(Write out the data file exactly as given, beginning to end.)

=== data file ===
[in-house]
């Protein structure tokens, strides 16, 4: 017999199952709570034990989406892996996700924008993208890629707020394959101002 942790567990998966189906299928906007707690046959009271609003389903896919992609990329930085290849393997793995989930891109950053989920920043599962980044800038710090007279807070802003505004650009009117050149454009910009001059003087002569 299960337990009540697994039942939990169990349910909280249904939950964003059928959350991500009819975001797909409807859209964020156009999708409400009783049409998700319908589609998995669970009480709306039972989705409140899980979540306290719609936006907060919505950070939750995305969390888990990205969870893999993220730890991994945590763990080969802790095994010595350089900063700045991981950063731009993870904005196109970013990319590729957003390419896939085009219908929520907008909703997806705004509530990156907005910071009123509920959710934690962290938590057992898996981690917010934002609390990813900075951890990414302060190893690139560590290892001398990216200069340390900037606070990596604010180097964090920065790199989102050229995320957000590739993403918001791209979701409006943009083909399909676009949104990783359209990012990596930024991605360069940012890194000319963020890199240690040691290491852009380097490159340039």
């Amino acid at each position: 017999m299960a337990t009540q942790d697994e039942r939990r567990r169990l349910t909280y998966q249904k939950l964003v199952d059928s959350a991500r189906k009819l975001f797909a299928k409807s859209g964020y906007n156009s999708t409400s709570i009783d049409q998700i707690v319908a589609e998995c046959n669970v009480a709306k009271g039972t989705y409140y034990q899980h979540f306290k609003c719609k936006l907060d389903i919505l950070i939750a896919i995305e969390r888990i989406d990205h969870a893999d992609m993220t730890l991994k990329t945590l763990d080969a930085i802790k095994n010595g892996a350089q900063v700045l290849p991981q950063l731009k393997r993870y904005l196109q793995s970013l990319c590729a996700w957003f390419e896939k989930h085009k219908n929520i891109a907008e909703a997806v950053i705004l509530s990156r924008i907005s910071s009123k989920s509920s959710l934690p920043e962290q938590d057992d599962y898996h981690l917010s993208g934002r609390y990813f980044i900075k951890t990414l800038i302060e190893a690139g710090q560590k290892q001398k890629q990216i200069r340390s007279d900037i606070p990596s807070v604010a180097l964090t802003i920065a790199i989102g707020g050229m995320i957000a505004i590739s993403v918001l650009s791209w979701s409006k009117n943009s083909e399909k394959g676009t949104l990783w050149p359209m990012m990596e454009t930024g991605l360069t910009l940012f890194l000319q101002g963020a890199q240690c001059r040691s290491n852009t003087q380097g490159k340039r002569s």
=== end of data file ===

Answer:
[in-house]
């Protein structure tokens, strides 16, 4: 017999199952709570034990989406892996996700924008993208890629707020394959101002 942790567990998966189906299928906007707690046959009271609003389903896919992609990329930085290849393997793995989930891109950053989920920043599962980044800038710090007279807070802003505004650009009117050149454009910009001059003087002569 299960337990009540697994039942939990169990349910909280249904939950964003059928959350991500009819975001797909409807859209964020156009999708409400009783049409998700319908589609998995669970009480709306039972989705409140899980979540306290719609936006907060919505950070939750995305969390888990990205969870893999993220730890991994945590763990080969802790095994010595350089900063700045991981950063731009993870904005196109970013990319590729957003390419896939085009219908929520907008909703997806705004509530990156907005910071009123509920959710934690962290938590057992898996981690917010934002609390990813900075951890990414302060190893690139560590290892001398990216200069340390900037606070990596604010180097964090920065790199989102050229995320957000590739993403918001791209979701409006943009083909399909676009949104990783359209990012990596930024991605360069940012890194000319963020890199240690040691290491852009380097490159340039």
């Amino acid at each position: 017999m299960a337990t009540q942790d697994e039942r939990r567990r169990l349910t909280y998966q249904k939950l964003v199952d059928s959350a991500r189906k009819l975001f797909a299928k409807s859209g964020y906007n156009s999708t409400s709570i009783d049409q998700i707690v319908a589609e998995c046959n669970v009480a709306k009271g039972t989705y409140y034990q899980h979540f306290k609003c719609k936006l907060d389903i919505l950070i939750a896919i995305e969390r888990i989406d990205h969870a893999d992609m993220t730890l991994k990329t945590l763990d080969a930085i802790k095994n010595g892996a350089q900063v700045l290849p991981q950063l731009k393997r993870y904005l196109q793995s970013l990319c590729a996700w957003f390419e896939k989930h085009k219908n929520i891109a907008e909703a997806v950053i705004l509530s990156r924008i907005s910071s009123k989920s509920s959710l934690p920043e962290q938590d057992d599962y898996h981690l917010s993208g934002r609390y990813f980044i900075k951890t990414l800038i302060e190893a690139g710090q560590k290892q001398k890629q990216i200069r340390s007279d900037i606070p990596s807070v604010a180097l964090t802003i920065a790199i989102g707020g050229m995320i957000a505004i590739s993403v918001l650009s791209w979701s409006k009117n943009s083909e399909k394959g676009t949104l990783w050149p359209m990012m990596e454009t930024g991605l360069t910009l940012f890194l000319q101002g963020a890199q240690c001059r040691s290491n852009t003087q380097g490159k340039r002569s």